Professor Patricia Williams Is UNH’s 2006 MLK Celebration Speaker
By Lori Wright, Media Relations
The University of New Hampshire welcomes Columbia University law professor
Patricia Williams as the keynote speaker for its 2006 Martin Luther
King Jr. Celebration Wednesday, Feb. 1, 2006.
graduate of Wellesley College and Harvard Law School, Williams has
served on faculties of the University of Wisconsin School of Law,
Harvard University's Women's Studies Program, and the City University
of New York Law School at Queen's College. She has held fellowships
at the School of Criticism and Theory at Dartmouth College, the
Humanities Research Institute of the University of California at
Irvine, and the Center for Advanced Study in the Behavioral Sciences
at Stanford University. She is the recipient of the MacArthur foundation
This year’s celebration, “Lift EVERY Voice,” kicks
off with a Spiritual Celebration Tuesday,
Jan. 31, 2006, from 6:30 to 8 p.m., Durham Community Church. On
Wednesday, Feb. 1, UNH will hold an Educational Panel from 2 to
4 p.m., MUB Strafford Room, to discuss “Civil Rights in an
Era of Civil Wrongs: Exploring Contemporary Threats to Democracy.”
The keynote address, “Women’s Voices and Civil Rights”
with Williams follows from 7 to 8:30 p.m., at the Paul Creative
Arts Center, Johnson Theatre.
“For the third year, the Martin Luther King, Jr. Celebration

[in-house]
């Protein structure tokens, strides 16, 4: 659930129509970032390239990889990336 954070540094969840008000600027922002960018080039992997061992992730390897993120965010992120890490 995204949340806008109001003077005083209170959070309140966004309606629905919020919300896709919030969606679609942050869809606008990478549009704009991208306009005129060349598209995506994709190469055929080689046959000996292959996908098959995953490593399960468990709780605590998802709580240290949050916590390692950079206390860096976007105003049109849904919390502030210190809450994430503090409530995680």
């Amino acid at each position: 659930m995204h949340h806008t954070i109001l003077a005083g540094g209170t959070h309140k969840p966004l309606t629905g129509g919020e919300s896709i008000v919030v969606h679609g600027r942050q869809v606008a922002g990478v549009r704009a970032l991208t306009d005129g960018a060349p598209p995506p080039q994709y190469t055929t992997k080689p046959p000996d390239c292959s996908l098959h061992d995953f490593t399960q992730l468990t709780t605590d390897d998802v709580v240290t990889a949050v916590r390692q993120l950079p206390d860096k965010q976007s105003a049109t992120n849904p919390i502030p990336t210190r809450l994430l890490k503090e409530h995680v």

is being planned in community with students, staff, and faculty.
This year's theme, "Lift EVERY Voice," demonstrates how
all voices are important and needed in all civil rights movements,”
said Irene Kao, multicultural coordinator for the Office of Multicultural
Student Affairs and chair of the celebration planning committee.
Before entering academia, Williams practiced law as a consumer advocate
and deputy city attorney for the City of Los Angeles and as a staff
attorney for the Western Center on Law and Poverty. She serves on
the boards of the Center for Constitutional Rights, NOW Legal Defense
and Education Fund and the Society of American Law Teachers.
She has authored numerous articles for scholarly journals and popular
magazines and newspapers including USA Today, Harvard Law Review,
Tikkun, the New York Times Book Review, The Nation, Ms. magazine,
and the Village Voice. Her book, “The Alchemy of Race
and Rights,” was named one of the 25 best books of 1991 by
the Voice Literary Supplement and one of the "feminist classics
of the last 20 years" that "literally changed women's
lives," by Ms. magazine's Twentieth Anniversary Edition. Her
newest book is titled “Open House: Of Family, Friends, Food,
Piano Lessons, and a Search for a Room of My Own.” It is a
personal collection of stories, essays, anecdotes, and biography.
She also has authored “Seeing a Color-Blind Future,”
and “The Rooster's Egg,” and writes the column “Diary
of a Mad Law Professor” for The Nation.